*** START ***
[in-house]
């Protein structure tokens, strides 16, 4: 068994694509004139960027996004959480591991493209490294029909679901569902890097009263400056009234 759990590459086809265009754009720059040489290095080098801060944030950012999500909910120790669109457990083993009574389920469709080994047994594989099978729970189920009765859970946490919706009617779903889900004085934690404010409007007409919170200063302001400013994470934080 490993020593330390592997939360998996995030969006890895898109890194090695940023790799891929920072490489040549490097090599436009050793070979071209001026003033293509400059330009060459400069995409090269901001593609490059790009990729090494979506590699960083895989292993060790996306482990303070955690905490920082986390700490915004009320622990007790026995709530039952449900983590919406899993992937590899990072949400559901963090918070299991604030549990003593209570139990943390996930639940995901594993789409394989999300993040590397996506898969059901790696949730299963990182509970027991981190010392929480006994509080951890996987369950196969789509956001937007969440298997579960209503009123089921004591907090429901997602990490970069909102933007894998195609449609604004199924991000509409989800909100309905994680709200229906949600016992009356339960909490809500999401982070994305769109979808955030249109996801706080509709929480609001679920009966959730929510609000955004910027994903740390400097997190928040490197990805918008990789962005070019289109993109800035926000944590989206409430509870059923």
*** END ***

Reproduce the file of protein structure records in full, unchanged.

[in-house]
């Protein structure tokens, strides 16, 4: 068994694509004139960027996004959480591991493209490294029909679901569902890097009263400056009234 759990590459086809265009754009720059040489290095080098801060944030950012999500909910120790669109457990083993009574389920469709080994047994594989099978729970189920009765859970946490919706009617779903889900004085934690404010409007007409919170200063302001400013994470934080 490993020593330390592997939360998996995030969006890895898109890194090695940023790799891929920072490489040549490097090599436009050793070979071209001026003033293509400059330009060459400069995409090269901001593609490059790009990729090494979506590699960083895989292993060790996306482990303070955690905490920082986390700490915004009320622990007790026995709530039952449900983590919406899993992937590899990072949400559901963090918070299991604030549990003593209570139990943390996930639940995901594993789409394989999300993040590397996506898969059901790696949730299963990182509970027991981190010392929480006994509080951890996987369950196969789509956001937007969440298997579960209503009123089921004591907090429901997602990490970069909102933007894998195609449609604004199924991000509409989800909100309905994680709200229906949600016992009356339960909490809500999401982070994305769109979808955030249109996801706080509709929480609001679920009966959730929510609000955004910027994903740390400097997190928040490197990805918008990789962005070019289109993109800035926000944590989206409430509870059923």